A reading from the Acts of the Apostles
In the early Christian community, there was often tension between the Hebrews and the Hellenists—the Greeks. In this reading, we hear a complaint from the Hellenists “because their widows were being neglected in the daily distribution (of food). So, the Twelve called together the community of the disciples and said, ‘It is not right for us to neglect the word of God to serve at table. Brothers, select from among you seven reputable men, filled with the Spirit and wisdom, whom we shall appoint to this task, whereas we shall devote ourselves to prayer and to the ministry of the word.’” This appointment of what we now call deacons is the first record of an ordination, and it made it possible to meet the physical and spiritual needs of the whole community.
(Psalm 33:1-2, 4-5, 18-19)
“Lord, let your mercy be upon us, as we place our trust in you.” Pope Francis has certainly become our “Mercy Pope.” He often talks about God’s mercy as a powerful force in his life and ours. When he was a young priest in Argentina, he failed to stand up for two of his fellow priests during a time of political terror. Afterward, he regretted this, but he experienced God’s mercy in a powerful way, and ever since he has tried to share this message with all.
A reading from the First Letter of Peter
You are “a chosen race, a royal priesthood, a holy nation, a people of his own, so that you may announce the praises” of him who called you out of darkness into his wonderful light.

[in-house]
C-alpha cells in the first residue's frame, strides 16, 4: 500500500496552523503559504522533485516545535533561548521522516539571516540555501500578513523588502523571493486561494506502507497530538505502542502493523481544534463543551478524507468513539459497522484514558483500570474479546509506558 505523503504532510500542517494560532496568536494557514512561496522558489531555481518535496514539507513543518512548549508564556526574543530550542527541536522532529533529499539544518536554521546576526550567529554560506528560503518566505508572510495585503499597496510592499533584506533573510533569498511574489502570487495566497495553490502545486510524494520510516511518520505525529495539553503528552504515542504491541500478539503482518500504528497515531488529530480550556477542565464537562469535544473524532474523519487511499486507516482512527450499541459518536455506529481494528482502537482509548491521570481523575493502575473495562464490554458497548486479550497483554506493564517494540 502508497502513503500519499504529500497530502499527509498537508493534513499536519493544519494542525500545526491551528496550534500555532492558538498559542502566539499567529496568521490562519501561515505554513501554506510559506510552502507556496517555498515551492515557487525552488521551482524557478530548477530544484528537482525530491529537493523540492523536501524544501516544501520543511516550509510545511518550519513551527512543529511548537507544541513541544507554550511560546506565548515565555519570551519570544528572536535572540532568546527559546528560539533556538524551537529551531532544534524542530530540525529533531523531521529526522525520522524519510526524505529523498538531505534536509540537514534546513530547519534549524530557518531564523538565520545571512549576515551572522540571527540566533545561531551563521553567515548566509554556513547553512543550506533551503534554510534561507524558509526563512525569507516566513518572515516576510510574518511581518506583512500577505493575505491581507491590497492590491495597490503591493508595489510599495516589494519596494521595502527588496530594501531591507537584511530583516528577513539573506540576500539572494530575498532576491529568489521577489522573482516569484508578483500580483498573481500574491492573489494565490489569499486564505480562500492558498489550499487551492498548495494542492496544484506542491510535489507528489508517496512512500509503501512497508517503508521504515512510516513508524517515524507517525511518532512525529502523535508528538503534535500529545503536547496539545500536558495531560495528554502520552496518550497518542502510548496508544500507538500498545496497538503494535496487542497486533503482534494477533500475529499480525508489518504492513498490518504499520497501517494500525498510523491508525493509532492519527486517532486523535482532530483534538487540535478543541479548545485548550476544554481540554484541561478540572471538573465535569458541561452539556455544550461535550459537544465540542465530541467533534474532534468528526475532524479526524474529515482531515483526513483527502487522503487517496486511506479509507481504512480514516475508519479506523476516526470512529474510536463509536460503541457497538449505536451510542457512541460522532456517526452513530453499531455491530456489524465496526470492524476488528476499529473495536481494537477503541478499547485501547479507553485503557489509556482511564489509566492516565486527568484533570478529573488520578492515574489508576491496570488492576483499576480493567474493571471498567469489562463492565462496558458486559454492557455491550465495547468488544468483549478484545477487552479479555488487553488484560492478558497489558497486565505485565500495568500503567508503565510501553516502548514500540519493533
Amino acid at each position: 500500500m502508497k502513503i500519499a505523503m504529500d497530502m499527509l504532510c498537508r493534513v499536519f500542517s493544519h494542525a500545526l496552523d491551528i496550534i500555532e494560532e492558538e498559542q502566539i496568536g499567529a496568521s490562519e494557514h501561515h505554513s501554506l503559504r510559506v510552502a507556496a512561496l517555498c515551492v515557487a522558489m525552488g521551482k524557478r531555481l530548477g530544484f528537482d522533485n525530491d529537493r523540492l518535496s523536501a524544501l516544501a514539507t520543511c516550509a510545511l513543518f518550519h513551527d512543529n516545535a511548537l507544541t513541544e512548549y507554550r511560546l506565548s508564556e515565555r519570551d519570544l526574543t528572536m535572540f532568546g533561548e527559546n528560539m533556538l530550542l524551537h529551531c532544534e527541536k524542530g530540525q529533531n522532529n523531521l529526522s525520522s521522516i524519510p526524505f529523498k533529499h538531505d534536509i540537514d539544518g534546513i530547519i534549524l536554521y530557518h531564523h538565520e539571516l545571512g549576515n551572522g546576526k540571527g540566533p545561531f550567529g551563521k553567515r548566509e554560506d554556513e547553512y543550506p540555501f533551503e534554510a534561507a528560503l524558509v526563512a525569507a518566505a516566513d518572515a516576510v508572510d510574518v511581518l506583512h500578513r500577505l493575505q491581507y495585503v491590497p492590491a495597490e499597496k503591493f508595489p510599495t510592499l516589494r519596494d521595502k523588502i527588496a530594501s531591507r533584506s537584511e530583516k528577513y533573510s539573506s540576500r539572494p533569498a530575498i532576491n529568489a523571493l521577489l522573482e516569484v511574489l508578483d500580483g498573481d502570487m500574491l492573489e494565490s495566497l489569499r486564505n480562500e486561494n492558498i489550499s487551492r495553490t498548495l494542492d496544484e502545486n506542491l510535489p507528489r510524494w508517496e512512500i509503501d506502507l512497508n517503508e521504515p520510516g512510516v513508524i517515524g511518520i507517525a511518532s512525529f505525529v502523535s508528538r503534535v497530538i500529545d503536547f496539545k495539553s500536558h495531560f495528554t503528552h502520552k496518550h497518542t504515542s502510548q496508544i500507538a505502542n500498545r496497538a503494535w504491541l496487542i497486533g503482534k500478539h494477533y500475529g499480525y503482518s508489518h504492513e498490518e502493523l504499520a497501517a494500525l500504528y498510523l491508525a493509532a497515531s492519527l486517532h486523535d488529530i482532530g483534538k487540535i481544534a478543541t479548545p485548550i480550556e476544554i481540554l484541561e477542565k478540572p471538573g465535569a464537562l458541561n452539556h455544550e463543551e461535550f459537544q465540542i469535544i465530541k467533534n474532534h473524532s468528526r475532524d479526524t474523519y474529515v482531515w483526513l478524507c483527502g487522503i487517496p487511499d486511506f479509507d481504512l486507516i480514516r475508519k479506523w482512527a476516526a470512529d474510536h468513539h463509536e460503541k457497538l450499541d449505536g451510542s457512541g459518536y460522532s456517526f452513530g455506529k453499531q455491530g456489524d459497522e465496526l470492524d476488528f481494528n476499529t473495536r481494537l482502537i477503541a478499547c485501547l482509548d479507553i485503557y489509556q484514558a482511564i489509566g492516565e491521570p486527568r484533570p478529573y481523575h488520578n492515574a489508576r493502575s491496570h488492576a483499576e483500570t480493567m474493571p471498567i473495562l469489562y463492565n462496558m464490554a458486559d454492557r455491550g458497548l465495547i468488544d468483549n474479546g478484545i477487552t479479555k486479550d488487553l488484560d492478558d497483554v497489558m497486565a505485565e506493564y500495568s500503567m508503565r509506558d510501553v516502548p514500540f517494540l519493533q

The Jewish people always understood themselves as a “chosen people,” and now Peter is saying that Christians, too, will be ”a holy priesthood to offer spiritual sacrifices acceptable to God through Jesus Christ.”
A reading from the Holy Gospel according to John
John, writing many years after the death of Jesus, wants to let everyone know who Jesus really was. The disciples certainly believed that Jesus was the Messiah, and now John is saying much more.
In this account, Jesus says to Thomas, “’I am the way and the truth and the life. No one comes to the Father except through me. If you know me, then you will also know my Father. From now on you do know him and have seen him.’ Philip said to him, ‘Master, show us the Father and that will be enough for us.’ Jesus said to him, ‘Have I been with you for so long a time and you still do not know me, Philip? Whoever has seen me has seen the Father. How can you say, ‘Show us the Father’? Do you not believe that I am in my Father and the Father is in me? … Believe me that I am in the Father and the Father is in me?’”
Later, John writes that Jesus said, “I and the Father are one.” That’s it. There is a unity between the Father and the Son that is so close that seeing one is seeing the other, and “seeing” either is seeing the Holy Spirit. This is something so hard to comprehend that people still have trouble grasping it after two thousand years. But that is the point: we do not grasp it; we live in it. We live in and are nourished by living in the mystery of the Holy Trinity.
Painting: The Heavenly and Earthly Trinities (1681-81) by Bartolomé Esteban Murillo. National Gallery, London. Public Domain.
Excerpts from the English translation of the Lectionary for Mass © 1969, 1981, 1997, International Commission on English in the Liturgy Corporation (ICEL). All rights reserved.
Bill Ayres was a founder, with the late singer Harry Chapin, of WhyHunger. He has been a radio and TV broadcaster for 40 years and has two weekly Sunday-night shows on WPLJ, 95.5 FM in New York. He is a member of Our Lady Queen of Martyrs Church in Centerport, New York.